Item description for Twilight of the Gods: Polytheism in the Hebrew Bible (Interpretation Bible Studies) by David Penchansky...
Overview Since the middle of the twentieth century, one of biblical scholarship's chief assumptions has been that ancient Israel evolved out of the polytheism of surrounding cultures into an ethical monotheism. However, this consensus has fallen apart in recent years. Scholars now know that early Israel was surrounded by a very polytheistic culture and that many Israelites thought of Yahweh as the chief God among many gods. Furthermore, archaeology has shown that Yahweh was worshiped along with other gods throughout the period after the exile, when many shrines were in honor of "Yahweh and his Asherah." David Penchansky's Twilight of the Gods is the first accessible book that shows a historical Israel where polytheism and monotheism existed simultaneously in great conflict. He provides a historical introduction, followed by close readings of key Old Testament passages, where he demonstrates how to interpret difficult biblical texts that depict other gods or claim Yahweh is the only God within this new understanding of Israelite religion.
Publishers Description Since the middle of the twentieth centuries, one of biblical scholarship's chief assumptions has been that ancient Israel evolved out of the polytheism of surrounding cultures into an ethical monotheism. By the time of the eighth century (halfway through the monarchy, around the time of Amos, Hosea, and Isaiah), the religious thinkers of the biblical texts believed in the existence of Yahweh alone. The exile and restoration (in the sixth century) cemented monotheism as a core belief in early Judaism, and after the exile, the worship of other gods is not existent. However, this consensus has fallen apart in the last twenty years, on two fronts: we now know that early Israel was surrounded by a very polytheistic culture, out of which Yahweh emerged not as only God but as chief God among many gods (see Mark Smith's The Early History of God, for instance); and archaeology has shown that Yahweh was worshipped along with other gods throughout the postexilic period, when many of the shrines were in honor of Yahweh and his Asherah. Penchansky's Twilight of the Gods is the first accessible book that shows how to interpret the difficult texts (those depicting other gods, and those claimi
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Studio: Westminster John Knox Press
Est. Packaging Dimensions: Length: 8.98" Width: 6.2" Height: 0.34" Weight: 0.4 lbs.
Release Date Sep 1, 2005
Publisher Westminster John Knox Press
ISBN 0664228852 ISBN13 9780664228859
Availability 0 units.
More About David Penchansky
David Penchansky is Professor of Theology at the University of St. Thomas in St. Paul, Minnesota. He is the author of several books, including "What Rough Beast?: Images of God in the Hebrew Bible" and "The Betrayal of God: Ideological Conflict in Job".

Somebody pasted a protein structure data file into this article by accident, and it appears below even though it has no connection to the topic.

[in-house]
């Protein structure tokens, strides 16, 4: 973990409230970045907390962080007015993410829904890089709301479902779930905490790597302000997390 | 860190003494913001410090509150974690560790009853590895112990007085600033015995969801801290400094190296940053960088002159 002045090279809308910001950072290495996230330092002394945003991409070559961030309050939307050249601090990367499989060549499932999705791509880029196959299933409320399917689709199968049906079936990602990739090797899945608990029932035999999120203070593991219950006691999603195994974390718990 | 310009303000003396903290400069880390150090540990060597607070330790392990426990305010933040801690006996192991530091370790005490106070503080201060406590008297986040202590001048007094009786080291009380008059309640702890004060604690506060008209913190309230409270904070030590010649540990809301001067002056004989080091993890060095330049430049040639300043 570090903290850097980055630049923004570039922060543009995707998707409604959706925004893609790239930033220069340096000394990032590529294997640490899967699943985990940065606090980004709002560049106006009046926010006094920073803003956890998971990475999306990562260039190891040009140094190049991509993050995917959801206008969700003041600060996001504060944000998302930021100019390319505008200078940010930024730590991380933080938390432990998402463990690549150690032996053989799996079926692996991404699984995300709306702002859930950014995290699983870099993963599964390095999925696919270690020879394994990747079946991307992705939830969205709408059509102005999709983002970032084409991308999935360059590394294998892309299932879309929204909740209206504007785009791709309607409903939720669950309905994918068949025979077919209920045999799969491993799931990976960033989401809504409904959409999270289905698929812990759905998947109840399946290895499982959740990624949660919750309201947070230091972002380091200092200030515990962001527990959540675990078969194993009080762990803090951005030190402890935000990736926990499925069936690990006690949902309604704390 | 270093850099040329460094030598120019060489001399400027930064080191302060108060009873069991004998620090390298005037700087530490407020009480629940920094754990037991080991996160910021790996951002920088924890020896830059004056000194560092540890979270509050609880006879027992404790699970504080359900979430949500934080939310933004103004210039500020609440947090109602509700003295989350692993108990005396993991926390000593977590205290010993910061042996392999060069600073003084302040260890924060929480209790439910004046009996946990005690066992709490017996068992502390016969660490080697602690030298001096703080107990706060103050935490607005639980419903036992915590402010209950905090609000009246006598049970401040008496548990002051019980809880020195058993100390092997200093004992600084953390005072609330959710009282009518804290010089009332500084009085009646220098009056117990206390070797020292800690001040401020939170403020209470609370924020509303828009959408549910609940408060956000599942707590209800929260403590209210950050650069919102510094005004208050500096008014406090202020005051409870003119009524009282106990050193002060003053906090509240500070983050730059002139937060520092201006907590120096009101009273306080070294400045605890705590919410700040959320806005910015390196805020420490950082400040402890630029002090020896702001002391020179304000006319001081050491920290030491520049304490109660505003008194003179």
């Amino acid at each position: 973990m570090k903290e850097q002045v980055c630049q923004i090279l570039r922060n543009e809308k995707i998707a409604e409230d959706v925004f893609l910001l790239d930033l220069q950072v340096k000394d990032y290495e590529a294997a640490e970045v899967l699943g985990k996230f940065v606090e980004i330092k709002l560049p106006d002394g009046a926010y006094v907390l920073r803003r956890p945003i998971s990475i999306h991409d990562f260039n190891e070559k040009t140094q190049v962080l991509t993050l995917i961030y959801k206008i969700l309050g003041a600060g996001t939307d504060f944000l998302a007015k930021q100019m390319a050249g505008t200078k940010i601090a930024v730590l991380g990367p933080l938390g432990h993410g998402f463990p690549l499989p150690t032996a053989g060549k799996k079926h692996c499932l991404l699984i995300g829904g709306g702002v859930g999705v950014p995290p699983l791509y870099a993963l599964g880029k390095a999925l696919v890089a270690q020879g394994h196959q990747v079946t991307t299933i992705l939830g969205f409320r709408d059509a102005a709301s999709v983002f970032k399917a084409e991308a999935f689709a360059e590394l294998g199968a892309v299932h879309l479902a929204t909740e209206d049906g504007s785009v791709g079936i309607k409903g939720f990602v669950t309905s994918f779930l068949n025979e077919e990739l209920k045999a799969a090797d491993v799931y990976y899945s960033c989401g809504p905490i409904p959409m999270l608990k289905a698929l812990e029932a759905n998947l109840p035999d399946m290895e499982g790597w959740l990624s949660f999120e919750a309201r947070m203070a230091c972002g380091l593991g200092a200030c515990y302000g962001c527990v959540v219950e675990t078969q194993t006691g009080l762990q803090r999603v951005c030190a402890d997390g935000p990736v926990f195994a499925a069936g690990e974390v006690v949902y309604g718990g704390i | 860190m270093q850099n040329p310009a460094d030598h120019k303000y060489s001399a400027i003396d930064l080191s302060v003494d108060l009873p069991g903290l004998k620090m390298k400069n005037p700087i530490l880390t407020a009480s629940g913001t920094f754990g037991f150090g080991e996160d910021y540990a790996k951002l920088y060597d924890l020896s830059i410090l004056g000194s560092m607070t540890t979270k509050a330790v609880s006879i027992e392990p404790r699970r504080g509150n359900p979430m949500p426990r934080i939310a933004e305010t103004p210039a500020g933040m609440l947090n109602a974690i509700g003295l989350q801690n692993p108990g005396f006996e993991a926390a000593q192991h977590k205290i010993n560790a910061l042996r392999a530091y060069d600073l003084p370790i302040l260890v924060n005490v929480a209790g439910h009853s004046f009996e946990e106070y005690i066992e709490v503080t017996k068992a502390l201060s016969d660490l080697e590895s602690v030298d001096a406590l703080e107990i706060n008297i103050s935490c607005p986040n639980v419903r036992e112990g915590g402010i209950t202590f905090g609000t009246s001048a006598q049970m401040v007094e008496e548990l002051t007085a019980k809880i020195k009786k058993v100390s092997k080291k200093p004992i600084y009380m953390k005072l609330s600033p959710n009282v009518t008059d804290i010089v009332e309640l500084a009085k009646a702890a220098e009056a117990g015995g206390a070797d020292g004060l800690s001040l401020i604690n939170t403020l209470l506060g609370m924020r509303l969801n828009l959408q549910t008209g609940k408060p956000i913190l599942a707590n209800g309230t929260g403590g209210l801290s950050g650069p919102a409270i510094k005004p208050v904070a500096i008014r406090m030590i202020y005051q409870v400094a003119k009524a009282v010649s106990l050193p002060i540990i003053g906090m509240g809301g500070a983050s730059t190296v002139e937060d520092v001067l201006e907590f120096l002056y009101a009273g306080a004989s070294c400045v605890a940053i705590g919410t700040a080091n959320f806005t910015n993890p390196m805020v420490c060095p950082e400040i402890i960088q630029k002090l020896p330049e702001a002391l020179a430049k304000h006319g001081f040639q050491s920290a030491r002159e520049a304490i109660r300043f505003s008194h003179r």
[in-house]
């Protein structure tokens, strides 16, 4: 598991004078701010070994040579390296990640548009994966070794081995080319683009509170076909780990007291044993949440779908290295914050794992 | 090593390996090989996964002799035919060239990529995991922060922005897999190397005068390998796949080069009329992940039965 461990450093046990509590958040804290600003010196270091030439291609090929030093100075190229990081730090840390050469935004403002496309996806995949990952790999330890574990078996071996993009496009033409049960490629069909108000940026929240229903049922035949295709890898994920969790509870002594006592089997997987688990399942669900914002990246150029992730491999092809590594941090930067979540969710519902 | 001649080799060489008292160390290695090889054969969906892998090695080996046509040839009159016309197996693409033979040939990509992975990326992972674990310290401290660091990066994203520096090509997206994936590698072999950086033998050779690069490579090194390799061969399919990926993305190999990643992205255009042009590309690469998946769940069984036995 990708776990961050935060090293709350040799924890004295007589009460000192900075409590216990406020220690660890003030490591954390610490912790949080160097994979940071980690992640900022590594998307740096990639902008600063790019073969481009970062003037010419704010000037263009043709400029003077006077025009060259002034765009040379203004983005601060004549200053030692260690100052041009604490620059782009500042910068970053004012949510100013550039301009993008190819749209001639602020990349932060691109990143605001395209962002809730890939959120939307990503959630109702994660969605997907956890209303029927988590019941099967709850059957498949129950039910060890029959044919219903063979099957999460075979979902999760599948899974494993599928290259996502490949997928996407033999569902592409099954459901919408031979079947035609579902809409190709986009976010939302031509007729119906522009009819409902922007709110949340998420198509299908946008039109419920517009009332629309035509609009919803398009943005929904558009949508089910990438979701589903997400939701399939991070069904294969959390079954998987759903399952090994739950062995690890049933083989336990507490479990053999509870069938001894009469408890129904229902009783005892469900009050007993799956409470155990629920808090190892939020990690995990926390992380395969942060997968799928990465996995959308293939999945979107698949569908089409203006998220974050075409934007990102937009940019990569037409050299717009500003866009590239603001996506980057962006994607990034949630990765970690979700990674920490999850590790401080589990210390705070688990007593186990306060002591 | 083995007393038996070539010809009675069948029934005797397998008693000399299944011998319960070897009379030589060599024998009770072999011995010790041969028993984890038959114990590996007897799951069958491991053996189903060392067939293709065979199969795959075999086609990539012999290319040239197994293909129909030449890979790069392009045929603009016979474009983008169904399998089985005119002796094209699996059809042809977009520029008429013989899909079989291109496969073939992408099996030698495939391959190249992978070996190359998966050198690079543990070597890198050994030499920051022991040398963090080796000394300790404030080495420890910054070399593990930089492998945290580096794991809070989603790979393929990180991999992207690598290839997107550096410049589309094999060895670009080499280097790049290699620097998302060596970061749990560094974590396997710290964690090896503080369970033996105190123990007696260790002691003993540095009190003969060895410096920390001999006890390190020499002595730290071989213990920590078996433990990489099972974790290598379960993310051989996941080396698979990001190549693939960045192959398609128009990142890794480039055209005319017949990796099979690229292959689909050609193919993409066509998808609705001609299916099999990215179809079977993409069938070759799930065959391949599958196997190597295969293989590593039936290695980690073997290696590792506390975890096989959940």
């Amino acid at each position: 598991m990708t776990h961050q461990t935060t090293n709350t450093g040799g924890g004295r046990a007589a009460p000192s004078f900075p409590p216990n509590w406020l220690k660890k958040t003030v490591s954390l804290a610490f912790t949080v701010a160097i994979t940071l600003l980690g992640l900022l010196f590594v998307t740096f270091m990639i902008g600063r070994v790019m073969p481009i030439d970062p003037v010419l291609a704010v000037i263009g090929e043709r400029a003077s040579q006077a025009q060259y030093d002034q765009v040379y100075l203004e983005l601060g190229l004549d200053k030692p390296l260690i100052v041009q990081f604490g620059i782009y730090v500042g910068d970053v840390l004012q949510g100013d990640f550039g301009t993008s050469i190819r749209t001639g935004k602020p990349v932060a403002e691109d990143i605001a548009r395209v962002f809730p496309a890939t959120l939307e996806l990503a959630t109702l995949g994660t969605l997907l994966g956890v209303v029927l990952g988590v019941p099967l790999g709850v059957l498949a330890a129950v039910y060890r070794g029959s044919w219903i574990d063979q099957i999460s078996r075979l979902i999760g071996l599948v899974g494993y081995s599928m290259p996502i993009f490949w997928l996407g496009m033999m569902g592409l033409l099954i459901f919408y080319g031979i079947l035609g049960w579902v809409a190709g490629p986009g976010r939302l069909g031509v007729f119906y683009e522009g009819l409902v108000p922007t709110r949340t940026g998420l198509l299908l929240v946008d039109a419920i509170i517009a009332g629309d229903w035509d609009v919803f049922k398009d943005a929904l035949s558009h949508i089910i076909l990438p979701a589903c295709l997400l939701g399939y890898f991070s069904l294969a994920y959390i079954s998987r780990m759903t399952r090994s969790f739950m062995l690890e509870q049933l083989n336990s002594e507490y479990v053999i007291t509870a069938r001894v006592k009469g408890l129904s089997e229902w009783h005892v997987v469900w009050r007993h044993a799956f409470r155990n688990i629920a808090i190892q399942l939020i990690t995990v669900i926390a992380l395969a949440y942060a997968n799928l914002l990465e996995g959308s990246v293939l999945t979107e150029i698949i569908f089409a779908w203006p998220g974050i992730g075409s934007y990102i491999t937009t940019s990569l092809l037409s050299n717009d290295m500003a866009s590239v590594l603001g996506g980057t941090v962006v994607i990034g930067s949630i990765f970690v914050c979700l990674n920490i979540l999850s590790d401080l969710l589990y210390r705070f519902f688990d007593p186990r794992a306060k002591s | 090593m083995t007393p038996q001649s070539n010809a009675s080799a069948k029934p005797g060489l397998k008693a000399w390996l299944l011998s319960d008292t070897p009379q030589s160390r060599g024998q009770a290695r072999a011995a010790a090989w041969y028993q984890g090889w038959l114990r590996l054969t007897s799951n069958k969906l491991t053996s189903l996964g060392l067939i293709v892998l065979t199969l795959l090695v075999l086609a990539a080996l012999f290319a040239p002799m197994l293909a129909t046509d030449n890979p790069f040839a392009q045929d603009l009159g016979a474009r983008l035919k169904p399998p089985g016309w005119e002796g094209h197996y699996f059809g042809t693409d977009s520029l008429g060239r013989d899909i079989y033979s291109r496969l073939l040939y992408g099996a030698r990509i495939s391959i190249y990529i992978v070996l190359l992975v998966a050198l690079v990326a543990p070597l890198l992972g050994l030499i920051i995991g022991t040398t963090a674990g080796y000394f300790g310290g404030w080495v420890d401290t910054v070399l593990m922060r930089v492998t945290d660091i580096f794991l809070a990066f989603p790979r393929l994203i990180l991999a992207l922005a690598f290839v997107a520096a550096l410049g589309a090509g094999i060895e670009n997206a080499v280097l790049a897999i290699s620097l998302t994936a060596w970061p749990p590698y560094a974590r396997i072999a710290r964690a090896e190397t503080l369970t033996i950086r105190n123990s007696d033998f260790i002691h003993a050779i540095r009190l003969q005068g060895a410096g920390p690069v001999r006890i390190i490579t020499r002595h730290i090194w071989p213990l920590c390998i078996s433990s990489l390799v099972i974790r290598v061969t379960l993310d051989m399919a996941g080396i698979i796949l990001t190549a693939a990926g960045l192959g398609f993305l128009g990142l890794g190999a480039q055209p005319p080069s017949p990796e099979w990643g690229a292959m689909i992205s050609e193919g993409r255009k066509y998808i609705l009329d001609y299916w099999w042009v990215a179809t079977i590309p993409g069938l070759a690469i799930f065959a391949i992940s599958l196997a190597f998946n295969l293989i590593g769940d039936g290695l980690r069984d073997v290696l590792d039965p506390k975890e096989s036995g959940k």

David Penchansky currently resides in the state of Minnesota.
David Penchansky has published or released items in the following series...
Reviews - What do customers think about Twilight of the Gods: Polytheism in the Hebrew Bible (Interpretation Bible Studies)?
Warning: Close Minded People Will Not Like This Oct 13, 2008
This book will seriously distress most Christians who have not come to grips with the history and theology of the Bible. The Bible was and is a book containing Henotheistic theology. That is, the Hebrews did believe in more than one real God, and they wrote about it in scripture. This book very adequately lays out that case.
The book is brief, contains a lot of citations, is organized into logical chapters, and offers a view of Biblical theology which will challenge the blind follower who is still being told by their pastor that the Bible does not contain discussions about other real gods. This book is not to be seen as a major defense of the subject matter, as it is too brief for that. But it has many great citations one can follow.
For further reading on this subject, one should consult works by Mark Smith The Origins of Biblical Monotheism: Israel's Polytheistic Background and the Ugaritic Texts, Bill Dever Did God Have a Wife?: Archaeology and Folk Religion in Ancient Israel, Margaret Barker's various works The Great Angel: A of Israel's Second God, or several other excellent works by various authors Only One God?: Monotheism in Ancient Israel and the Veneration of the Goddess Asherah (Biblical Seminar), The Hebrew Goddess 3rd Enlarged Edition.
The nature of these works will be considered by some to be moderate and liberal in their scholarship, and some of the authors have lost their faith in a Biblical God. By definition, anything is "liberal" which requires one to change their thinking, so that is not necessarily a bad thing. That should not be taken as a reason to shun this. Rather, truth must be able to interact with the evidence of history and retain faith, if it is true. My experience is that people usually lose their faith or are afraid of interacting with scholarship when they start from a false construction of what God is teaching, or his methods. Faith and scholarship are not incompatible.